The rough coated collie seemed to be going downhill.
The rough coated collie seemed to be going downhill. Diseases, fewer and smaller litters, decreasing life spans, the board of the breed club called Schotse herdervrienden (Friends of the rough coated collie) was worried. They started a search for people that could look at this matter in a sensible way.
The efforts of the board finally resulted in a report that is of the highest importance in all ways. Here is how it all came about.
The board got in touch with Wageningen University, since that is the place people developed special software for these issues. When data can be delivered out of a database contained enough animals for a proper overview it can be entered in the software program. With these data breeding can be simulated, following a specific breeding strategy. Any breeding strategy can be entered and tested this way and thus one can test how the results would be in ten, twenty five or even fifty years’ time. That way a reliable prediction can be made on specific breeding strategies; one can estimate whether or not the effects will positive for the breed.
The research also aims for a good look at the present state of affairs and how it grew into the present state. Data like this often show very clearly how often sires are used and of this resulted positively or not.
The database used for this specific research was made available by mr Ad Mommers. Since many years he kept track of things in the breed, using his contacts in both the Netherlands and many other countries. Some years ago he spent many hours entering all his data in software called Zooeasy. It was a phenomenal job the breed should be very grateful for because thanks to this database Wageningen University could get started. And that is what happened.
The research started out with 216,739 dogs in the database. The time span covered 1868 to 2015 but effectively the data used were starting in 1975, because before that year the number of collies in the Netherlands was next to nothing. Data from various countries were used and ofcourse sometimes doubles were found, as were dogs with incorrect data. All dogs like that were eliminated from the database and 207,702 were left.
The population world wide is very large and at the peak of its popularity the breed had over 6000 pups yearly. That peak was in the nineties. But things started changing. The numbers decreased to about 3000 pups yearly. These numbers don’t just cover the Netherlands, because there numbers were much lower. Data show about 7-10% of the males produce offspring, 18-25% of the bitches do. The number of pups per sire vary enormously, popular sires producing over 200 pups are no exception. The most popular sire world wide produced 570 pups, in the Netherlands the most popular sire produced a shocking 545 pups.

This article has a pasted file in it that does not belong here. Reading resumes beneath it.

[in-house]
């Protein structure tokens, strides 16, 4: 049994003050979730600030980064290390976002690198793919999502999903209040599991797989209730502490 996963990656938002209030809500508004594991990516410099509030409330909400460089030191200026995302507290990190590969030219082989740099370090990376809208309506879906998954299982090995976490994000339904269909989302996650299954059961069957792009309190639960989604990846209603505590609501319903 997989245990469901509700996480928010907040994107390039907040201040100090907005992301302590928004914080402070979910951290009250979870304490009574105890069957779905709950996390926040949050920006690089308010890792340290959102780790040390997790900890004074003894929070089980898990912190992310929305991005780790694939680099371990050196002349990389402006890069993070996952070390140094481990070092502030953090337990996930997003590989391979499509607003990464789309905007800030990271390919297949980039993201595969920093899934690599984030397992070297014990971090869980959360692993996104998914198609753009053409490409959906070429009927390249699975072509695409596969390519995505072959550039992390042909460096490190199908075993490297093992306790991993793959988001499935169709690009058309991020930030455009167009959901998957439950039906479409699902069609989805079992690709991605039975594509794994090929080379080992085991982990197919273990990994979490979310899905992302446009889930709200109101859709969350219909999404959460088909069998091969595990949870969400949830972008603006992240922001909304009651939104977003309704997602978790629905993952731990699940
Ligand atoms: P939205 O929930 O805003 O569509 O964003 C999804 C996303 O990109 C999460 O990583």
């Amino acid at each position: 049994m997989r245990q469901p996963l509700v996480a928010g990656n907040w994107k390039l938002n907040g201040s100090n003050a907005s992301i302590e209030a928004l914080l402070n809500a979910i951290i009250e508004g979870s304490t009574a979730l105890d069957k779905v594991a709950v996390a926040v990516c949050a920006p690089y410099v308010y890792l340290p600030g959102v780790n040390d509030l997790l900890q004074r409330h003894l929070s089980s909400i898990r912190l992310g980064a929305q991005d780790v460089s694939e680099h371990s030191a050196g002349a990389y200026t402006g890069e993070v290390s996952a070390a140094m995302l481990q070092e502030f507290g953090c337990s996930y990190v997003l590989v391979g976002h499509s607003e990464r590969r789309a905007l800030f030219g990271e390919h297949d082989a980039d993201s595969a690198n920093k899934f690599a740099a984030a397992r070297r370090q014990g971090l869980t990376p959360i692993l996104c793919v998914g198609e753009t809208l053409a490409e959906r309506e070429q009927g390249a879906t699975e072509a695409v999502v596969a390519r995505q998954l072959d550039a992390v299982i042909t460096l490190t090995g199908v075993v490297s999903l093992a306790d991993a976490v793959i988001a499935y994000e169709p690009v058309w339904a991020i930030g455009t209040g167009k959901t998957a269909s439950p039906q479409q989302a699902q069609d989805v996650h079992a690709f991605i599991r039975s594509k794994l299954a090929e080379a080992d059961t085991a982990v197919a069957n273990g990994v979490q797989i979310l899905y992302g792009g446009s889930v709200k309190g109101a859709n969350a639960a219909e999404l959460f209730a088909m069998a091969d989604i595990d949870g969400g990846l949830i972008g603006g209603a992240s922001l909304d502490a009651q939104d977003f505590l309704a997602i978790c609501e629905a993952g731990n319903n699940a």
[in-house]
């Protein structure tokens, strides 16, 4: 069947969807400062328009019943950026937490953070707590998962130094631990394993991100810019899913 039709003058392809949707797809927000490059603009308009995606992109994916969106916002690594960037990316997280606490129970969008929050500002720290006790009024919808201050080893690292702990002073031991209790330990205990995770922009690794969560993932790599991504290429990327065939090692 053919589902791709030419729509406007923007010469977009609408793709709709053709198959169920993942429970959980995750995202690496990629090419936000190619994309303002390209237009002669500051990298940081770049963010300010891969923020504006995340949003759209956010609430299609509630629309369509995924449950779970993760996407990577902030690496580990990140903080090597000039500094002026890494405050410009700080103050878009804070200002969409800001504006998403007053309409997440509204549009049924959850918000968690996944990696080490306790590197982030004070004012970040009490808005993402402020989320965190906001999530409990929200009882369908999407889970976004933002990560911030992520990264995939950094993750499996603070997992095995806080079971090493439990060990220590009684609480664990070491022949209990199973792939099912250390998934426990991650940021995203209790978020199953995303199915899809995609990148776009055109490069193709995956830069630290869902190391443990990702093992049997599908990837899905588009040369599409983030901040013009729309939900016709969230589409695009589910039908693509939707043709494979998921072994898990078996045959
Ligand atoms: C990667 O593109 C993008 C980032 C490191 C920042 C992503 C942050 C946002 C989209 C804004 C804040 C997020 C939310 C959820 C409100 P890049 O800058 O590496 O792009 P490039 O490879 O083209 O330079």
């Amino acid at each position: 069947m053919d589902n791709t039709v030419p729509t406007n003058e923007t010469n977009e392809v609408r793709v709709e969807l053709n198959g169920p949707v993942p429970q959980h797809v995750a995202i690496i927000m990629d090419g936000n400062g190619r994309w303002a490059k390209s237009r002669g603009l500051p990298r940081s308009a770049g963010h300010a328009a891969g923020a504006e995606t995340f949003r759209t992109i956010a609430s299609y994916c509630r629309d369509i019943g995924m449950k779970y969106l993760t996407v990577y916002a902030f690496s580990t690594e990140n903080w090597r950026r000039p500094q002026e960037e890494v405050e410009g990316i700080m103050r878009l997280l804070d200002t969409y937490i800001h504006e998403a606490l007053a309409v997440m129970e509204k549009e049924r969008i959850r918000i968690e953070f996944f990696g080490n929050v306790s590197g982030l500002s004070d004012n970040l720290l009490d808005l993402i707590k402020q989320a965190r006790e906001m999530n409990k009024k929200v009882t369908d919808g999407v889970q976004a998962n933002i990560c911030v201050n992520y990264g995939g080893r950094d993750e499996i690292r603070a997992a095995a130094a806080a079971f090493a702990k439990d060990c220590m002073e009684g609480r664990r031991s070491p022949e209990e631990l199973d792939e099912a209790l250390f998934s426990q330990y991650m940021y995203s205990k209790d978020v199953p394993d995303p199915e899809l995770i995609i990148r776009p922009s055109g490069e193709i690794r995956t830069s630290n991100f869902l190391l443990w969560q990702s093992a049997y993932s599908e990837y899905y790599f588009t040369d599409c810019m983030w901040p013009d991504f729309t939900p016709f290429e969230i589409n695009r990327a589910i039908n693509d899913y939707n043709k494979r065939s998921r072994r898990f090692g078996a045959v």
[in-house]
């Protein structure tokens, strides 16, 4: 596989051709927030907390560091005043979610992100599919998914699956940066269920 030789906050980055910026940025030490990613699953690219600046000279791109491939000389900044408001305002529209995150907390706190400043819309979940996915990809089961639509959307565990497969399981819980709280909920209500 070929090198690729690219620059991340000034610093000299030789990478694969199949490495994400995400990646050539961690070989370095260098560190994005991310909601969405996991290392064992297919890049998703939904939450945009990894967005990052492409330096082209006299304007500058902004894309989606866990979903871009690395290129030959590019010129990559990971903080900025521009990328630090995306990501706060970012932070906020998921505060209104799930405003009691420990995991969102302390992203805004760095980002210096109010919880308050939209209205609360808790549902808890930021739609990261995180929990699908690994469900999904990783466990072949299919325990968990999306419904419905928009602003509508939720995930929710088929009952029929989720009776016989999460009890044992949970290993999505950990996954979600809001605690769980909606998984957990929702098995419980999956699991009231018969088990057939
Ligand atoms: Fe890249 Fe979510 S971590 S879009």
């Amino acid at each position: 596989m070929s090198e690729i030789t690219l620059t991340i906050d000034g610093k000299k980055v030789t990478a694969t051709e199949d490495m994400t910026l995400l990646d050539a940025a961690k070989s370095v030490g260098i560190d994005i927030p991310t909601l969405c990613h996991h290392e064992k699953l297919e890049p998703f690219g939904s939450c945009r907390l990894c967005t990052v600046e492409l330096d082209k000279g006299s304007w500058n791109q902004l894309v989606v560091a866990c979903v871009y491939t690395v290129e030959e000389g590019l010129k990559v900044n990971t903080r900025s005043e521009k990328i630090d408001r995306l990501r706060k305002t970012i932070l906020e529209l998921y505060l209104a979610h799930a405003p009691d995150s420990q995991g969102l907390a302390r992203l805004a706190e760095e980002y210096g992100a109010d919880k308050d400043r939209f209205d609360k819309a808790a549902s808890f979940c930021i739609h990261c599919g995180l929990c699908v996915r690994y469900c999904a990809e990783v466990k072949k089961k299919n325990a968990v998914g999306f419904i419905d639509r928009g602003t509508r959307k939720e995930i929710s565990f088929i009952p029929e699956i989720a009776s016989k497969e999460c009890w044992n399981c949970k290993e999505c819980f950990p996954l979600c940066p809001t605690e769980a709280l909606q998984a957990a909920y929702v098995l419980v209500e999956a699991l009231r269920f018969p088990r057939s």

Spreading genes was not something breeders paid a lot attention to; in 1975 average inbreeding was less than 10%, but in 1999 it had increased to 25%! Science calculated the critical limit for the increase of inbreeding on 1% per generation. Increase in collies was clearly higher in these decades: 2.8%. Population coancestry also doesn’t look that good, the reason probably is a preference for dogs from one’s home country.
In the Netherlands inbreeding is slightly higher than in the rest of the world. On average coancestry of the Dutch dogs is high: 25%. Coancestry with dogs from other countries in most cases is lower. These data show most often the breeding done is between dogs from the Netherlands. The average coancestry with the British population is slightly lower: 22%. The numbers concerning the American population seem very positive but since those data were incomplete they are considered unreliable and unsuitable for use in this research.
Thanks to the remarkable database mr Ad Mommers provided a good view considering the present situation in this breed, something all owners and breeders should be very grateful for.
Thins as they are today give good reasons to worry, something breeders seem to realize more and more. It is striking the inbreeding seems to have stabilized since about ten years. It is likely the reason for this is more awareness of the dangers of inbreeding.
Since the populations in other countries provide possibilities for breeding t certainly is worth the trouble to look for breeding stock abroad as a way to hang on to the stabilization of the inbreeding numbers and try to decrease these numbers if possible.
The percentages found are high and therefore good breeding strategies are very important. Wageningen University isn’t done yet; people are working on a follow-up to map issues better and even more clear.
Meanwhile the breed club Vereniging Schotse Herdervrienden will continue to work on an advising breeding strategy to manage genetic diversity in the breed as well as possible.